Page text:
I read with interest the many comments following David’s assessment of the execution of ‘Briton’ Akmal Shaikh. Those dissenting voices criticising the Chinese decision came from the usual predictable quarters. For my part, I would like to give my own opinion on the matter, given that I have something most of the contributors to David’s thread will not have – personal experience of working with those affected by the cancer of drug use.
Some of you will know (many may not) that before I became team leader with disabled people, I worked as a community counsellor helping those regular drug users who had the determination and the wherewithal to ‘get clean’. You may recall a few years ago an article I wrote about a lovely girl I used to have on my counselling client list called Cherie Bendig. Cherie was an intelligent, humorous and streetwise young woman who lost both her parents and her elder brother through tragic circumstances (her parents succumbed to cancer and Richard was killed in a house fire) in a period of less than two years. When she was at her lowest and most vulnerable, she fell victim to the scourge of local heroin dealers. By the time I took over her case, she had been an addict for almost five years. Cherie had started to turn a corner as I left to chart a new path in my career. Therefore it was a shock to hear that she had died of a huge heroin overdose in February 2006 following a bad relapse.
Cherie embodied the cold, hard reality of drug addiction. For every one dealer or every one trafficker there is a massive pool of potential victims. These not only include heroin addicts directly, but their families/loved ones/friends. They are all irreversibly pulled into the miasmic vortex of depression, despair and, in the cases of the addicts themselves, very often death. Thus, fans of ATW will not be surprised to read that I regard drug dealers as one of the lowest forms of humanity – right down there with fanatical Muslims.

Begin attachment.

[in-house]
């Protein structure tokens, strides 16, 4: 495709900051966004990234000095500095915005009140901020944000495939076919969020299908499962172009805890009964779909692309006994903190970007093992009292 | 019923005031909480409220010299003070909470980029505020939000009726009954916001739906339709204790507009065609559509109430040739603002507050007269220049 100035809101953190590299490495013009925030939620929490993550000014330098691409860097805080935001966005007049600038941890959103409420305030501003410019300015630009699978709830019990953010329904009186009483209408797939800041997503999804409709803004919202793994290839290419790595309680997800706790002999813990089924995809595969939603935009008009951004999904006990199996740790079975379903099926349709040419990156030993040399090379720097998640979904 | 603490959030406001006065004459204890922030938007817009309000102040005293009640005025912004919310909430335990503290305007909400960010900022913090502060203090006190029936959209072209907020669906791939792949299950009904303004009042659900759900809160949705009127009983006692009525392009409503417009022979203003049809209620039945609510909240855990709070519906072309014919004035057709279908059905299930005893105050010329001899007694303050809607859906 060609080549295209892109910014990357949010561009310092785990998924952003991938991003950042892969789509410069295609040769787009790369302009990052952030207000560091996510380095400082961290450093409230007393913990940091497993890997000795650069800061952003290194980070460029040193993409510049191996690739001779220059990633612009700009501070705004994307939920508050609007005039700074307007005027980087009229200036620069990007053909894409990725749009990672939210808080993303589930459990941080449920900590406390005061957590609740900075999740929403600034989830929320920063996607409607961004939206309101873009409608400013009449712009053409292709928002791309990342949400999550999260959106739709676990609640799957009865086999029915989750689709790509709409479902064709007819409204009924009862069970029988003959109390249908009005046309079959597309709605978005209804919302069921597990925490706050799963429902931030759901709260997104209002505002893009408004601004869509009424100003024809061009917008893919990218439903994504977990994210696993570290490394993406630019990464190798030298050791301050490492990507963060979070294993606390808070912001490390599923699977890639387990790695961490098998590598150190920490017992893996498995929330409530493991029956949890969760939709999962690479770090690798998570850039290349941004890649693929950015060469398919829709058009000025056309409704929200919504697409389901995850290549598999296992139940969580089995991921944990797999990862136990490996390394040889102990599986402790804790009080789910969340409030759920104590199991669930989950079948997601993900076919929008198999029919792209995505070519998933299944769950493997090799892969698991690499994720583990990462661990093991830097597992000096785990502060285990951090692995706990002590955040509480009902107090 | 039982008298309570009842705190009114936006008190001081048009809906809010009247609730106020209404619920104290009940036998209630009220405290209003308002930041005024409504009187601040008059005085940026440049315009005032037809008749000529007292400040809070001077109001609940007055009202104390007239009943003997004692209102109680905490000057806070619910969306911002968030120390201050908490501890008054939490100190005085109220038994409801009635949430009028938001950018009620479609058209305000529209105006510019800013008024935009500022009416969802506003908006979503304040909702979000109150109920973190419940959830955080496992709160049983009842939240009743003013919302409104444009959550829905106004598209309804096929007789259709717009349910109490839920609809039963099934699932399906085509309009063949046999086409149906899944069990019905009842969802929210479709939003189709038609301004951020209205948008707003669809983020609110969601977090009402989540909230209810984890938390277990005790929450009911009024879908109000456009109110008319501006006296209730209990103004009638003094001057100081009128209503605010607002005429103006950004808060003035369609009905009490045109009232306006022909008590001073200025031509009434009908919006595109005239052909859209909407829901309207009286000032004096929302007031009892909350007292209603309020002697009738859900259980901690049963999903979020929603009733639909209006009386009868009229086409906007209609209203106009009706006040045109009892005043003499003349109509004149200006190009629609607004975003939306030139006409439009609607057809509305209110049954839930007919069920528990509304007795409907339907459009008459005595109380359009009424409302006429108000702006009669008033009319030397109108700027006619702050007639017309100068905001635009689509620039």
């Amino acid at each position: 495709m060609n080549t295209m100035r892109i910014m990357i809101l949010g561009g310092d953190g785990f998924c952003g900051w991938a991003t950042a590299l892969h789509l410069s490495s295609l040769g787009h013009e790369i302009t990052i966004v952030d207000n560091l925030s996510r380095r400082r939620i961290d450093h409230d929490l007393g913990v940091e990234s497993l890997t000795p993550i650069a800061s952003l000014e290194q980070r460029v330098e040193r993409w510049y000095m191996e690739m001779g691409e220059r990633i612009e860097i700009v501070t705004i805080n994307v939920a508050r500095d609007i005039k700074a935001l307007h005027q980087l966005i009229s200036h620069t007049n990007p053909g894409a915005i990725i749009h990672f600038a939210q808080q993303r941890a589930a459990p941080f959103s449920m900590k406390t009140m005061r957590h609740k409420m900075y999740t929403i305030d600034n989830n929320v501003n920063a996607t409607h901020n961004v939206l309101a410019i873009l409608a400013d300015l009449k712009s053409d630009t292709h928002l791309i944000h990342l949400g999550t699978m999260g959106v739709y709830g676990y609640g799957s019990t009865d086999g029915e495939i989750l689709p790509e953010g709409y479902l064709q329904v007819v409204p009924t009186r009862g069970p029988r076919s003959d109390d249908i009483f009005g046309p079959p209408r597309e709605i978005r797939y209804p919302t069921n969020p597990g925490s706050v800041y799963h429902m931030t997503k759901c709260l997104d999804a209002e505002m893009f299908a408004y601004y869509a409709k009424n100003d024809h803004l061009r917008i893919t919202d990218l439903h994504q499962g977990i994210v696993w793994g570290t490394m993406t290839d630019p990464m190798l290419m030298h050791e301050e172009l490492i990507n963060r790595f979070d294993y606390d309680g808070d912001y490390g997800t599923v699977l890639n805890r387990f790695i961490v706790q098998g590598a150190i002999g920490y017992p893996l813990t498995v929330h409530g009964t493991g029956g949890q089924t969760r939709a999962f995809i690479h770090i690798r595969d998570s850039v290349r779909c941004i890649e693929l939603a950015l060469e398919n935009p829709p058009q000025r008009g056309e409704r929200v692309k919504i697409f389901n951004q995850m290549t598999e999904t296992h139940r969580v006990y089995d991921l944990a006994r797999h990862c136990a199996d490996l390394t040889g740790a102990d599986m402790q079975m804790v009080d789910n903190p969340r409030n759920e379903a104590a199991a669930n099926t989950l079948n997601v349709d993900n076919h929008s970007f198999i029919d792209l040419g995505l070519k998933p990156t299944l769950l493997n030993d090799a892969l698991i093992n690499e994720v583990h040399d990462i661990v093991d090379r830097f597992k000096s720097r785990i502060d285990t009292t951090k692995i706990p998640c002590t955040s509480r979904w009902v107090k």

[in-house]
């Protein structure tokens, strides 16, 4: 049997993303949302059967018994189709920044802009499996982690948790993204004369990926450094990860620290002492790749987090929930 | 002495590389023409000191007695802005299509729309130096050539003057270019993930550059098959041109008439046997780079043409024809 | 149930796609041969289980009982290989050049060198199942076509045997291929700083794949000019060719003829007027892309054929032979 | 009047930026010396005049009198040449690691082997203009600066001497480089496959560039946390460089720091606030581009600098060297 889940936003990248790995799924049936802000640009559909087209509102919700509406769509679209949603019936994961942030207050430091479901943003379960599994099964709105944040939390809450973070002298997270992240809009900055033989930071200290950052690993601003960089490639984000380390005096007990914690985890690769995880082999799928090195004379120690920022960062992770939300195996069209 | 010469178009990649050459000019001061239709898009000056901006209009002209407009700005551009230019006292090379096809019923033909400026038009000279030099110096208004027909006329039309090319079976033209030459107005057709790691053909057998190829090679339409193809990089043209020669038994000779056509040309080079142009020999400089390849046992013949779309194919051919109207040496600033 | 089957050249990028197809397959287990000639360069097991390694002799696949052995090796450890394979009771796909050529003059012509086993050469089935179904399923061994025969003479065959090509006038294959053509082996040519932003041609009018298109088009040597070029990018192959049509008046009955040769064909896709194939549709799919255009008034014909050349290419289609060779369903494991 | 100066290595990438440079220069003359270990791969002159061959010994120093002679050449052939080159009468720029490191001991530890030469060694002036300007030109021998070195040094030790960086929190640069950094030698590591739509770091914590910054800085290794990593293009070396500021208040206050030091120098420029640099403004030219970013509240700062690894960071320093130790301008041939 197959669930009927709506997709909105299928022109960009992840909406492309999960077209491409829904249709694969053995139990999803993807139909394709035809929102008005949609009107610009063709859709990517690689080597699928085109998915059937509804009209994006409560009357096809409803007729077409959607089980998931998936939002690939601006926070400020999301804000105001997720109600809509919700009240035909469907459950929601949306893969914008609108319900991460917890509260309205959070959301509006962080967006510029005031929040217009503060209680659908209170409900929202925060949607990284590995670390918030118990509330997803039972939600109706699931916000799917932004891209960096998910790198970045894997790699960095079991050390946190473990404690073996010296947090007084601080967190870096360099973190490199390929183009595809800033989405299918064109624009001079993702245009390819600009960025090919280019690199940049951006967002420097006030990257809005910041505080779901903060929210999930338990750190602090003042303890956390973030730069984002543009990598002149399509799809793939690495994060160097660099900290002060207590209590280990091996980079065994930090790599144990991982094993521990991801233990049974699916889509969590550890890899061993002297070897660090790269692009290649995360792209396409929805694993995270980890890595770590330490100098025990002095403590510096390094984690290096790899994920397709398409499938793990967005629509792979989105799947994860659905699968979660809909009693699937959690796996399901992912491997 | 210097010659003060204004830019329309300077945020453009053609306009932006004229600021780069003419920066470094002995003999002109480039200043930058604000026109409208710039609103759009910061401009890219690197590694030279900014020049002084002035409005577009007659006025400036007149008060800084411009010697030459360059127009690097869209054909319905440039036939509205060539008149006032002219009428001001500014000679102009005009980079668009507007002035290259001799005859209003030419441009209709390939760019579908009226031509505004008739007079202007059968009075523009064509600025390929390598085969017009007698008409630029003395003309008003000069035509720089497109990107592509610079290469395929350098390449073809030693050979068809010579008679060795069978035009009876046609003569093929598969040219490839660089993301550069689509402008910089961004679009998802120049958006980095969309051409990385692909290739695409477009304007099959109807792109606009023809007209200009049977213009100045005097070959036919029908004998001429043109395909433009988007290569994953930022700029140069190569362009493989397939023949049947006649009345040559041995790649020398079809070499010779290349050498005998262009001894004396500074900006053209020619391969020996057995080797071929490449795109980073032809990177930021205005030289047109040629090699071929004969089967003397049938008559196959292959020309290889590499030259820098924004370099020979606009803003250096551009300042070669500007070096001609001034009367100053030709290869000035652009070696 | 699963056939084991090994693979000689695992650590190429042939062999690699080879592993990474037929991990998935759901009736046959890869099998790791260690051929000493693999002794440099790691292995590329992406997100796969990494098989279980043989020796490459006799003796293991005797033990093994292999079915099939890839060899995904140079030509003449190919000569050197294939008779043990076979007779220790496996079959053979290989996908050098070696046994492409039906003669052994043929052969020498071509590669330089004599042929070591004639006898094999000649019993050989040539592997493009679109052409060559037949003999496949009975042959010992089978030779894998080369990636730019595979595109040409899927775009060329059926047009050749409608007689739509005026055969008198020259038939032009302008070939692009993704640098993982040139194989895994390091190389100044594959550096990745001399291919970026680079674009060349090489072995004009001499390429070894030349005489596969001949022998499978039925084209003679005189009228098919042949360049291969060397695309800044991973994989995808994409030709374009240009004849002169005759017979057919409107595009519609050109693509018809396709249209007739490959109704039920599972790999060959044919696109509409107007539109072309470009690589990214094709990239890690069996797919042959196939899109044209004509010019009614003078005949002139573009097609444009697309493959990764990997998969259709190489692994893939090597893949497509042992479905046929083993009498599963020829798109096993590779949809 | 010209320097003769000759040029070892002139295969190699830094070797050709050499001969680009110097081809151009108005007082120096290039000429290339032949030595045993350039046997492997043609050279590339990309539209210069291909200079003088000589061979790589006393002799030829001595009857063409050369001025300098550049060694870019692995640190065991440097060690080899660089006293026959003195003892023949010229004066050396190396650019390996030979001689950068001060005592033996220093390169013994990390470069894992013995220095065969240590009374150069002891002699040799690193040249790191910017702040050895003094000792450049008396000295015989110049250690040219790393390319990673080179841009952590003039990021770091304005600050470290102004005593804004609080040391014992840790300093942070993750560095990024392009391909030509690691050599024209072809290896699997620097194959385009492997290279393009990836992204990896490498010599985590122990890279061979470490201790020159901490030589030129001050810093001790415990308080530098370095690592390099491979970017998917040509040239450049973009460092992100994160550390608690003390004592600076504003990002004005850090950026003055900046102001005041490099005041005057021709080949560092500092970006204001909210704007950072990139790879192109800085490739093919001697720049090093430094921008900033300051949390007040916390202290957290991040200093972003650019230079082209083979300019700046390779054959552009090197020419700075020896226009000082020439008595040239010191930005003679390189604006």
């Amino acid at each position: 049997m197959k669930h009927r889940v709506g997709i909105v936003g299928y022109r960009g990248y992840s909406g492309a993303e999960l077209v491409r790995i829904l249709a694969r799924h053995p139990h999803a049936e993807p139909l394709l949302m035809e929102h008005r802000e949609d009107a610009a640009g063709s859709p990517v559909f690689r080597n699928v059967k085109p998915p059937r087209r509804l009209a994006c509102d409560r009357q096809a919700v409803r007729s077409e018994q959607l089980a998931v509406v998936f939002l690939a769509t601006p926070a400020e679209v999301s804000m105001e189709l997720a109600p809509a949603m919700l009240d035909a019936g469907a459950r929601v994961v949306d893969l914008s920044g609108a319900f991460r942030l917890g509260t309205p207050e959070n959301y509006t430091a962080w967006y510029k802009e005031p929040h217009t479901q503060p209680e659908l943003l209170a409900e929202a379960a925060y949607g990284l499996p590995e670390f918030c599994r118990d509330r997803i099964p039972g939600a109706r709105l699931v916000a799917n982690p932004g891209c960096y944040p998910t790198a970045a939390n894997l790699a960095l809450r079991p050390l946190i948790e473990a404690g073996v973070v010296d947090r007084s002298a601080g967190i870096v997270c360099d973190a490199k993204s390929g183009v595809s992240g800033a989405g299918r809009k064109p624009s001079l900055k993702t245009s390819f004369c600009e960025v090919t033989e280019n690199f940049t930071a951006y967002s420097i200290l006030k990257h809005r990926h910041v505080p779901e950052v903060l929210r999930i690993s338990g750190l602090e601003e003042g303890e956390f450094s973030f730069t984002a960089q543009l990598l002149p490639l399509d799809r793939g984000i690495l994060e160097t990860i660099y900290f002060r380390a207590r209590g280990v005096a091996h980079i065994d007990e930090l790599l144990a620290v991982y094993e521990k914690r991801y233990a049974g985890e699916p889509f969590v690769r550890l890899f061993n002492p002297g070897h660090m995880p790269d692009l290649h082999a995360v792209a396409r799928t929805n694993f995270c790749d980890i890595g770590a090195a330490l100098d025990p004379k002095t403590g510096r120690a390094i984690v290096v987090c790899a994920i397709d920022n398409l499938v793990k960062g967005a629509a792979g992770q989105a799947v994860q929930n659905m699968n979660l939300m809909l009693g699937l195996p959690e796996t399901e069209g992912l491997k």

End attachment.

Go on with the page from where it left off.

So please excuse me if I don’t join the wet, liberal chorus currently denouncing the Chinese execution of Akmal Shaikh. I’m with those like Leo McKinstry, who believe that a serious trangression of the firm laws on drug trafficking in most Far Eastern counties should indeed result in the death of the offender. Shaikh had enough heroin on him to kill 27,000 people. Following the cumulative chain of causation encompassing the aforesaid family and friends, how many people’s lives would have been disturbed or destroyed had the stash secreted by Shaikh not been detected by the Chinese authorities?
Using the smokescreen of alleged ‘mental illness’ is no defence at all. People who don’t work in my field often labour under the misapprehension that a mental affliction is somehow a barrier to conscientious and/or intelligent decision-making. We are supposed to believe that a man who travelled the world alone and lived in Poland quite satisfactorialy without the need for family support was somehow incapable of conceptualising the ramifications of what he was doing? Poppycock!
Shaikh is on the Other Side – good riddance. Thousands will live because his crime was uncovered. I suggest that after he has played ‘pickle me, tickle me’ with his hot 72 virgins (or is that only for Islamic nutjobs who succeed in killing human beings by the thousand?), he finds time to grovel before the likes of Cherie, who hopefully found a peace and happiness in the afterlife heroin so cruelly denied her in this one.